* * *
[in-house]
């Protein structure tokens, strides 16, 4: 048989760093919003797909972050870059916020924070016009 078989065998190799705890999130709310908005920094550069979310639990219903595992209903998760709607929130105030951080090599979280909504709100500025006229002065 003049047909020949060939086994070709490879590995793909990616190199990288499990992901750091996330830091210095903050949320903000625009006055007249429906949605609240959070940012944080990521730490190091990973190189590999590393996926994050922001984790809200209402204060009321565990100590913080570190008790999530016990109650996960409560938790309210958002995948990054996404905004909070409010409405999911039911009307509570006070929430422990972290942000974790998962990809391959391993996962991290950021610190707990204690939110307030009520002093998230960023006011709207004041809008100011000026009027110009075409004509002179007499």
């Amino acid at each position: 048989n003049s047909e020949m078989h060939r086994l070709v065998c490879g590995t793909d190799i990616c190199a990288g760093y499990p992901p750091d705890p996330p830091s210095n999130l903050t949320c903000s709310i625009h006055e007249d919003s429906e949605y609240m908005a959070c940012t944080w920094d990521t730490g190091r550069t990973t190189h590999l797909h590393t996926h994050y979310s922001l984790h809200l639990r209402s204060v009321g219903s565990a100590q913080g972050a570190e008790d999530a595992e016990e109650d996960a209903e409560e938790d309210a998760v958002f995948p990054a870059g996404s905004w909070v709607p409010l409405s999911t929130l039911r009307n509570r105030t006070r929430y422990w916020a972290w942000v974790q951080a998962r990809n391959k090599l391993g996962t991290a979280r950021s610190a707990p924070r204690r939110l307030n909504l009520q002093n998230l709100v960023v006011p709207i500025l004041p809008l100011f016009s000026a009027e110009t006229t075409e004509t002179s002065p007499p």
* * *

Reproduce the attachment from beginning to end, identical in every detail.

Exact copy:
[in-house]
């Protein structure tokens, strides 16, 4: 048989760093919003797909972050870059916020924070016009 078989065998190799705890999130709310908005920094550069979310639990219903595992209903998760709607929130105030951080090599979280909504709100500025006229002065 003049047909020949060939086994070709490879590995793909990616190199990288499990992901750091996330830091210095903050949320903000625009006055007249429906949605609240959070940012944080990521730490190091990973190189590999590393996926994050922001984790809200209402204060009321565990100590913080570190008790999530016990109650996960409560938790309210958002995948990054996404905004909070409010409405999911039911009307509570006070929430422990972290942000974790998962990809391959391993996962991290950021610190707990204690939110307030009520002093998230960023006011709207004041809008100011000026009027110009075409004509002179007499």
């Amino acid at each position: 048989n003049s047909e020949m078989h060939r086994l070709v065998c490879g590995t793909d190799i990616c190199a990288g760093y499990p992901p750091d705890p996330p830091s210095n999130l903050t949320c903000s709310i625009h006055e007249d919003s429906e949605y609240m908005a959070c940012t944080w920094d990521t730490g190091r550069t990973t190189h590999l797909h590393t996926h994050y979310s922001l984790h809200l639990r209402s204060v009321g219903s565990a100590q913080g972050a570190e008790d999530a595992e016990e109650d996960a209903e409560e938790d309210a998760v958002f995948p990054a870059g996404s905004w909070v709607p409010l409405s999911t929130l039911r009307n509570r105030t006070r929430y422990w916020a972290w942000v974790q951080a998962r990809n391959k090599l391993g996962t991290a979280r950021s610190a707990p924070r204690r939110l307030n909504l009520q002093n998230l709100v960023v006011p709207i500025l004041p809008l100011f016009s000026a009027e110009t006229t075409e004509t002179s002065p007499p």